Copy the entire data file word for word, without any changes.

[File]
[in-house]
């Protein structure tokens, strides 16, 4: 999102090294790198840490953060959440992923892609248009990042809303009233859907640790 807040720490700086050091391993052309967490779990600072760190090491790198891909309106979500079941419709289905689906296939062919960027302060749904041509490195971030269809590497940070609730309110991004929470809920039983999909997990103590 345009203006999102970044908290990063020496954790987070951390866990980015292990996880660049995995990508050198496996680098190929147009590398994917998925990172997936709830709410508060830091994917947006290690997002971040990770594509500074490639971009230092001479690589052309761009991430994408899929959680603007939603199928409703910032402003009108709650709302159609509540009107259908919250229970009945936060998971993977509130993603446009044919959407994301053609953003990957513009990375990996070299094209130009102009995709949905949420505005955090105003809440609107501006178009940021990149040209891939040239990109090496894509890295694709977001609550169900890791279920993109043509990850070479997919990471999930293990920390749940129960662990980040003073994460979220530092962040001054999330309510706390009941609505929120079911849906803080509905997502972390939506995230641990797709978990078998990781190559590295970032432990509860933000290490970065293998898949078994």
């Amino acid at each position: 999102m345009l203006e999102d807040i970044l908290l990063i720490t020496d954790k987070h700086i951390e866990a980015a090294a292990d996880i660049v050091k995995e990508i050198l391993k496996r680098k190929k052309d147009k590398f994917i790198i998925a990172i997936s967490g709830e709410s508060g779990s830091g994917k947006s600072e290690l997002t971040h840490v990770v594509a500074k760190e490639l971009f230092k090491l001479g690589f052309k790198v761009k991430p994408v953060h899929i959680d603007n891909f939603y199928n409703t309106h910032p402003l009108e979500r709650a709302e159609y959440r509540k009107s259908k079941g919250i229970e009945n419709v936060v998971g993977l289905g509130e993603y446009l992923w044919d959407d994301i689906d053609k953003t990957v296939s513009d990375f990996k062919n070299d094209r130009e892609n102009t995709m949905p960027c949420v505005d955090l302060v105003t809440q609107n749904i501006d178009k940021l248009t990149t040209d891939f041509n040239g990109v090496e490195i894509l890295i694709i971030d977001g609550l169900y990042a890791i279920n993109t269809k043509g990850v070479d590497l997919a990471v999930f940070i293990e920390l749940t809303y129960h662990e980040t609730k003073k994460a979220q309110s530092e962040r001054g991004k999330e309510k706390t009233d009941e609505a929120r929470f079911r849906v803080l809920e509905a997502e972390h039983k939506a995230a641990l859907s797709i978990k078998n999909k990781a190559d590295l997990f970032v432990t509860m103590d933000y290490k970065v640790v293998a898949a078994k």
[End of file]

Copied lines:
[in-house]
């Protein structure tokens, strides 16, 4: 999102090294790198840490953060959440992923892609248009990042809303009233859907640790 807040720490700086050091391993052309967490779990600072760190090491790198891909309106979500079941419709289905689906296939062919960027302060749904041509490195971030269809590497940070609730309110991004929470809920039983999909997990103590 345009203006999102970044908290990063020496954790987070951390866990980015292990996880660049995995990508050198496996680098190929147009590398994917998925990172997936709830709410508060830091994917947006290690997002971040990770594509500074490639971009230092001479690589052309761009991430994408899929959680603007939603199928409703910032402003009108709650709302159609509540009107259908919250229970009945936060998971993977509130993603446009044919959407994301053609953003990957513009990375990996070299094209130009102009995709949905949420505005955090105003809440609107501006178009940021990149040209891939040239990109090496894509890295694709977001609550169900890791279920993109043509990850070479997919990471999930293990920390749940129960662990980040003073994460979220530092962040001054999330309510706390009941609505929120079911849906803080509905997502972390939506995230641990797709978990078998990781190559590295970032432990509860933000290490970065293998898949078994």
């Amino acid at each position: 999102m345009l203006e999102d807040i970044l908290l990063i720490t020496d954790k987070h700086i951390e866990a980015a090294a292990d996880i660049v050091k995995e990508i050198l391993k496996r680098k190929k052309d147009k590398f994917i790198i998925a990172i997936s967490g709830e709410s508060g779990s830091g994917k947006s600072e290690l997002t971040h840490v990770v594509a500074k760190e490639l971009f230092k090491l001479g690589f052309k790198v761009k991430p994408v953060h899929i959680d603007n891909f939603y199928n409703t309106h910032p402003l009108e979500r709650a709302e159609y959440r509540k009107s259908k079941g919250i229970e009945n419709v936060v998971g993977l289905g509130e993603y446009l992923w044919d959407d994301i689906d053609k953003t990957v296939s513009d990375f990996k062919n070299d094209r130009e892609n102009t995709m949905p960027c949420v505005d955090l302060v105003t809440q609107n749904i501006d178009k940021l248009t990149t040209d891939f041509n040239g990109v090496e490195i894509l890295i694709i971030d977001g609550l169900y990042a890791i279920n993109t269809k043509g990850v070479d590497l997919a990471v999930f940070i293990e920390l749940t809303y129960h662990e980040t609730k003073k994460a979220q309110s530092e962040r001054g991004k999330e309510k706390t009233d009941e609505a929120r929470f079911r849906v803080l809920e509905a997502e972390h039983k939506a995230a641990l859907s797709i978990k078998n999909k990781a190559d590295l997990f970032v432990t509860m103590d933000y290490k970065v640790v293998a898949a078994k």